'Common sense' dagga policy needed

2012-08-27 11:21
Activists have argued for the decriminalisation of dagga. (SAPS)

Activists have argued for the decriminalisation of dagga. (SAPS)

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Cape Town - The policy toward dagga should be informed by a rational discussion on the dangers of drugs, not on the basis of the actions of a minority of people, an activist has argued.

"People are going to do these stupid things purely because of who they are, but if we look at the actual evidence behind it [dagga], we can lower these numbers by taking an evidence-based policy and have an overall effect," an activist, only known as Buzz, told News24.

Buzz advocates for mature discussions on the consumption of dagga and several studies have found that it is less detrimental to lung health than cigarettes.

In January, researchers reported that several measures of lung health actually improved slightly as young people reported using more dagga - at least up to a couple of thousand joints in a lifetime.

"Previous studies have had mixed results. Some have hinted at an increase in lung air flow rates and lung volume [with dagga smoking], and others have not found that. Others have found hints of harm," said Dr Stefan Kertesz, from the University of Alabama at Birmingham, who worked on the study.

Abuse

Cannabis is one of the most widely cultivated crops and, despite prohibition in several jurisdictions, use continues to escalate.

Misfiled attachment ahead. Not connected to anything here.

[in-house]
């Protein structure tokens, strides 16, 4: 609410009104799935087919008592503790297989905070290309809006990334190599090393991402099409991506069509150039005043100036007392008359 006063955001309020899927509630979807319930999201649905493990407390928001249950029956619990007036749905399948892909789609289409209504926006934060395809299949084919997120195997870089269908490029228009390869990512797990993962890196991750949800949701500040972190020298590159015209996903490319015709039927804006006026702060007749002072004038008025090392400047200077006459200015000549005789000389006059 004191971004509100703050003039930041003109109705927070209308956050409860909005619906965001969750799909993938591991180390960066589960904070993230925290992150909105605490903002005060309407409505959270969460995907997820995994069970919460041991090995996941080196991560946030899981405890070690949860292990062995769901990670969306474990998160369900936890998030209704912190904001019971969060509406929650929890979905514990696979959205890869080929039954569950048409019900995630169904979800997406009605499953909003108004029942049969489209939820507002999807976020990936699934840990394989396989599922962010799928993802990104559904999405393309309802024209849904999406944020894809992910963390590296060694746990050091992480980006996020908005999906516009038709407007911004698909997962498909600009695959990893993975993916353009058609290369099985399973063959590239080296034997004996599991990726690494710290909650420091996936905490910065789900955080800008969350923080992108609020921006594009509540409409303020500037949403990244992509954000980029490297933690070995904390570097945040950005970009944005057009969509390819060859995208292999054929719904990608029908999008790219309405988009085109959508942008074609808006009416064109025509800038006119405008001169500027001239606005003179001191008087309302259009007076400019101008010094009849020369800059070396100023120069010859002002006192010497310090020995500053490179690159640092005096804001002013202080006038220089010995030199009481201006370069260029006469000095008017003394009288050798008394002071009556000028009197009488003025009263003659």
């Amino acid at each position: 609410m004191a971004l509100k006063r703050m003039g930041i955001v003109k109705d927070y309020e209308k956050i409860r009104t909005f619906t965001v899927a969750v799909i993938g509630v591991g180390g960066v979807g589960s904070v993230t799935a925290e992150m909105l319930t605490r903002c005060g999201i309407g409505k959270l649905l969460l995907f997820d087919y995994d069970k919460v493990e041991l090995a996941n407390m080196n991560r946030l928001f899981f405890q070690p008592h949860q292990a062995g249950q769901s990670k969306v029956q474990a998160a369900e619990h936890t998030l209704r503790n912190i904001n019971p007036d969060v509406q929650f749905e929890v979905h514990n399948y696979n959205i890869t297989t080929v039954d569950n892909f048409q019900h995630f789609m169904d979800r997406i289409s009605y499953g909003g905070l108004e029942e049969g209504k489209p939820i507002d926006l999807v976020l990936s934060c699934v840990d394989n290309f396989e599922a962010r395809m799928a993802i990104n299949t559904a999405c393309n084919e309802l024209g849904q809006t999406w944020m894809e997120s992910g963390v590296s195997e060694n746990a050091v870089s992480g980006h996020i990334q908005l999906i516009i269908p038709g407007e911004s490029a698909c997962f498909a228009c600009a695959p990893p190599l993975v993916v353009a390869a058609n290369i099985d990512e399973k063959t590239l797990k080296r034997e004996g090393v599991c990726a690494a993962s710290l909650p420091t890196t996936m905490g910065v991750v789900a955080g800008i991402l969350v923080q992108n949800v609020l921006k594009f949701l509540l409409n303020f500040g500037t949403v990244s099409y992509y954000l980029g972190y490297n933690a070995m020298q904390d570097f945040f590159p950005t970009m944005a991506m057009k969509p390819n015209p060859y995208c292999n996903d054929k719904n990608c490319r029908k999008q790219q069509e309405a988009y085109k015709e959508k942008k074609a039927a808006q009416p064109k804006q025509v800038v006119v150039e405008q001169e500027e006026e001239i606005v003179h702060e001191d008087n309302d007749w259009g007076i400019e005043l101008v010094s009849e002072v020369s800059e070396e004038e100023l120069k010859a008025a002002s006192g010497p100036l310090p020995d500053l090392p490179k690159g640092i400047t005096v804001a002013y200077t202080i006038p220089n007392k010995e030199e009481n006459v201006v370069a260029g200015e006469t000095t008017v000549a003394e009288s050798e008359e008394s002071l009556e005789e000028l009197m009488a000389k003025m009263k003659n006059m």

Dagga has long been blamed as a so-called "gateway" drug to harder substances like heroin and cocaine, but a Yale study in August disputed this conclusion.

While the authors were at pains to point out abuse of any substance was likely to increase the likelihood of addiction to prescription opiate drugs, the study found that alcohol was more likely to be the gateway drug than dagga.

Using clinical data from the US National Survey on Drug Use and Health that showed 12% of young people abused prescription opiates, the survey found that the "prevalence of previous substance use was 57% for alcohol, 56% for cigarettes, and 34% for marijuana".

The findings confirm an earlier University of Michigan study on the effect of alcohol as a gateway drug for young people.

"If you take [our findings] and apply them to a school health setting, we believe that you are going to get the best bang for your buck by focusing on alcohol," said study co-author Adam E Barry.

This has particularly damaging consequences for South African youth as alcohol consumption is high, despite legislation prohibiting it.

Alcohol

Nearly 80% of a group of surveyed Gauteng high school pupils regularly consume alcohol, according to findings released by the Bureau for Market Research (BMR).

Of the 4 346 pupils in Grade 8 to Grade 12 who were quizzed, 66.6% said they had been drunk, 44.8% had done "binge drinking" and 79.4% regularly consumed alcohol, according to the survey by the bureau, which is part of Unisa.

Some studies have shown that more than 100 million Americans have tried dagga and US President Barack Obama admitted to smoking "pot" in his book Dreams from My Father.

Some countries have relaxed arrests for possession of dagga while continuing to prosecute for dealing and in Portugal, a correlation between the country's drug policy and a reduction of adolescent use was observed from 2001 to 2007.


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